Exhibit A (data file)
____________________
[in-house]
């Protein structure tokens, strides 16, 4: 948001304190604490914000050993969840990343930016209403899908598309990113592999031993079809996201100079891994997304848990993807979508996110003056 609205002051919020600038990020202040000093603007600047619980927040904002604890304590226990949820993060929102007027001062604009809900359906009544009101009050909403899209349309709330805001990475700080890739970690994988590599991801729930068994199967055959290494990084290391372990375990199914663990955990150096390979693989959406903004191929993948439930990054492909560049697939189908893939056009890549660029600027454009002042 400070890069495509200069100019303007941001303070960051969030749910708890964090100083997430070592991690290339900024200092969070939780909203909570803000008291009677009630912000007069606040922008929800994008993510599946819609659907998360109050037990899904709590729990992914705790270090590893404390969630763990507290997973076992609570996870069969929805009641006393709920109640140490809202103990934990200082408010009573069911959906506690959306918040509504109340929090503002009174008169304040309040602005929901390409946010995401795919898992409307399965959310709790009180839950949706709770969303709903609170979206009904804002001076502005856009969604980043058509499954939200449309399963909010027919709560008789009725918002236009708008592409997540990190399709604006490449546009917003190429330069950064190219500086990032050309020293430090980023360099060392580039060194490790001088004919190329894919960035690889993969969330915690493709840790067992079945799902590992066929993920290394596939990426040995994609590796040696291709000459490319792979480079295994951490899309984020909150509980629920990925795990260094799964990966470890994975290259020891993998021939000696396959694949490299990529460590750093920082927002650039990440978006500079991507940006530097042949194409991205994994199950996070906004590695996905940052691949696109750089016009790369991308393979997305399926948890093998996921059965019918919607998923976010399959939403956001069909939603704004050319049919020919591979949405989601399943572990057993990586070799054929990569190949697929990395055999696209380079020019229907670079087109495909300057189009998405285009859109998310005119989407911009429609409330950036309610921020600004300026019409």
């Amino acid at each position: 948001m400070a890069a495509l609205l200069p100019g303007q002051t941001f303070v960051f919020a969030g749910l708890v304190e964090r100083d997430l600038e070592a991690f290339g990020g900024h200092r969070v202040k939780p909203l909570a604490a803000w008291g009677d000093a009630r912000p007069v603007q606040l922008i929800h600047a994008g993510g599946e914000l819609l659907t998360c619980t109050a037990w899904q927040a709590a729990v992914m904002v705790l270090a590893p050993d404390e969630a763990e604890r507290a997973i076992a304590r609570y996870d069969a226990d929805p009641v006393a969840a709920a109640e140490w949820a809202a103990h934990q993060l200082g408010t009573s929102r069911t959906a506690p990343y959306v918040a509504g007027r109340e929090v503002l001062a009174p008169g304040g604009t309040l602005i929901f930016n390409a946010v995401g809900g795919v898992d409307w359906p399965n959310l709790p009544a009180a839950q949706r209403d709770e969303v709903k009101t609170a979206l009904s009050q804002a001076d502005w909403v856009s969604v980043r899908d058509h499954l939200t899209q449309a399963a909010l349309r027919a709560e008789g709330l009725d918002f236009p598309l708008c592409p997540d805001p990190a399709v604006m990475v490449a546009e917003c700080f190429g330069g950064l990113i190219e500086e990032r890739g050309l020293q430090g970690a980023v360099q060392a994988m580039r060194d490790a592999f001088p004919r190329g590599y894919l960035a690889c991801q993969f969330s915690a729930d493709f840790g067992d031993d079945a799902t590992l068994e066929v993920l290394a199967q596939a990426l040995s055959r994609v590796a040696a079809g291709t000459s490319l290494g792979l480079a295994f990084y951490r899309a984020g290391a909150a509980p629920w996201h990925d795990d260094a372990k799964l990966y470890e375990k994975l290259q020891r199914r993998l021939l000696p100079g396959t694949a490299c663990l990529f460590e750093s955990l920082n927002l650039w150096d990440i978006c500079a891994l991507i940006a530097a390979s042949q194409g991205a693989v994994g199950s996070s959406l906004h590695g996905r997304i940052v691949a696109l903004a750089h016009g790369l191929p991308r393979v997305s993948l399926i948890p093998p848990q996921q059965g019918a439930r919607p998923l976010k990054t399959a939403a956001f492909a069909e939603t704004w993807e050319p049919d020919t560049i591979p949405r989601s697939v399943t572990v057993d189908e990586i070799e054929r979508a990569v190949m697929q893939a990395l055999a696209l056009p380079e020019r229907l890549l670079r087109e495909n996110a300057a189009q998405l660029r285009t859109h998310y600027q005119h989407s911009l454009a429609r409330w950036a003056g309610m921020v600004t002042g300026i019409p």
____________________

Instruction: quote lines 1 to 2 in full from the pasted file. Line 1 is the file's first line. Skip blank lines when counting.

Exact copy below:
[in-house]
């Protein structure tokens, strides 16, 4: 948001304190604490914000050993969840990343930016209403899908598309990113592999031993079809996201100079891994997304848990993807979508996110003056 609205002051919020600038990020202040000093603007600047619980927040904002604890304590226990949820993060929102007027001062604009809900359906009544009101009050909403899209349309709330805001990475700080890739970690994988590599991801729930068994199967055959290494990084290391372990375990199914663990955990150096390979693989959406903004191929993948439930990054492909560049697939189908893939056009890549660029600027454009002042 400070890069495509200069100019303007941001303070960051969030749910708890964090100083997430070592991690290339900024200092969070939780909203909570803000008291009677009630912000007069606040922008929800994008993510599946819609659907998360109050037990899904709590729990992914705790270090590893404390969630763990507290997973076992609570996870069969929805009641006393709920109640140490809202103990934990200082408010009573069911959906506690959306918040509504109340929090503002009174008169304040309040602005929901390409946010995401795919898992409307399965959310709790009180839950949706709770969303709903609170979206009904804002001076502005856009969604980043058509499954939200449309399963909010027919709560008789009725918002236009708008592409997540990190399709604006490449546009917003190429330069950064190219500086990032050309020293430090980023360099060392580039060194490790001088004919190329894919960035690889993969969330915690493709840790067992079945799902590992066929993920290394596939990426040995994609590796040696291709000459490319792979480079295994951490899309984020909150509980629920990925795990260094799964990966470890994975290259020891993998021939000696396959694949490299990529460590750093920082927002650039990440978006500079991507940006530097042949194409991205994994199950996070906004590695996905940052691949696109750089016009790369991308393979997305399926948890093998996921059965019918919607998923976010399959939403956001069909939603704004050319049919020919591979949405989601399943572990057993990586070799054929990569190949697929990395055999696209380079020019229907670079087109495909300057189009998405285009859109998310005119989407911009429609409330950036309610921020600004300026019409």